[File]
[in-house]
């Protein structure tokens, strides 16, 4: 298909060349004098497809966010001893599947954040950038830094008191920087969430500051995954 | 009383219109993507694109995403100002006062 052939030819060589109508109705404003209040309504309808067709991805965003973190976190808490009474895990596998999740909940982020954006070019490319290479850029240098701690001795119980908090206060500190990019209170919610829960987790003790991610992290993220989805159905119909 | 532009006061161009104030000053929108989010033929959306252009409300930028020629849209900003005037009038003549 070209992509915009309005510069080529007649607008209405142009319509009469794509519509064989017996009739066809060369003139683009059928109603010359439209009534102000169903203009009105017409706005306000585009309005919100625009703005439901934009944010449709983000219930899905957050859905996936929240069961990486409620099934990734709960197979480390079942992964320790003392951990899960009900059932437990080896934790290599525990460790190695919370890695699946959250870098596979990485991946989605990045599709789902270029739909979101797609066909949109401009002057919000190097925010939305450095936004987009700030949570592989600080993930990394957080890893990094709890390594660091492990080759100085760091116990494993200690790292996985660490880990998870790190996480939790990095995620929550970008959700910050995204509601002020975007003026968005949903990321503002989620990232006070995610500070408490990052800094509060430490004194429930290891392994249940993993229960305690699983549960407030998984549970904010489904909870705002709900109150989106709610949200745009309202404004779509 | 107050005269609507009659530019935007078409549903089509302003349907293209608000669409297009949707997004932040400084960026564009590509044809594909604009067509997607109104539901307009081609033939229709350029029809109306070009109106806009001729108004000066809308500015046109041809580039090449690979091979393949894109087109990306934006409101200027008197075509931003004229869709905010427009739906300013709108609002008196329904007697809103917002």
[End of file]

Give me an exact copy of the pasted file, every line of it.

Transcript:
[in-house]
């Protein structure tokens, strides 16, 4: 298909060349004098497809966010001893599947954040950038830094008191920087969430500051995954 | 009383219109993507694109995403100002006062 052939030819060589109508109705404003209040309504309808067709991805965003973190976190808490009474895990596998999740909940982020954006070019490319290479850029240098701690001795119980908090206060500190990019209170919610829960987790003790991610992290993220989805159905119909 | 532009006061161009104030000053929108989010033929959306252009409300930028020629849209900003005037009038003549 070209992509915009309005510069080529007649607008209405142009319509009469794509519509064989017996009739066809060369003139683009059928109603010359439209009534102000169903203009009105017409706005306000585009309005919100625009703005439901934009944010449709983000219930899905957050859905996936929240069961990486409620099934990734709960197979480390079942992964320790003392951990899960009900059932437990080896934790290599525990460790190695919370890695699946959250870098596979990485991946989605990045599709789902270029739909979101797609066909949109401009002057919000190097925010939305450095936004987009700030949570592989600080993930990394957080890893990094709890390594660091492990080759100085760091116990494993200690790292996985660490880990998870790190996480939790990095995620929550970008959700910050995204509601002020975007003026968005949903990321503002989620990232006070995610500070408490990052800094509060430490004194429930290891392994249940993993229960305690699983549960407030998984549970904010489904909870705002709900109150989106709610949200745009309202404004779509 | 107050005269609507009659530019935007078409549903089509302003349907293209608000669409297009949707997004932040400084960026564009590509044809594909604009067509997607109104539901307009081609033939229709350029029809109306070009109106806009001729108004000066809308500015046109041809580039090449690979091979393949894109087109990306934006409101200027008197075509931003004229869709905010427009739906300013709108609002008196329904007697809103917002």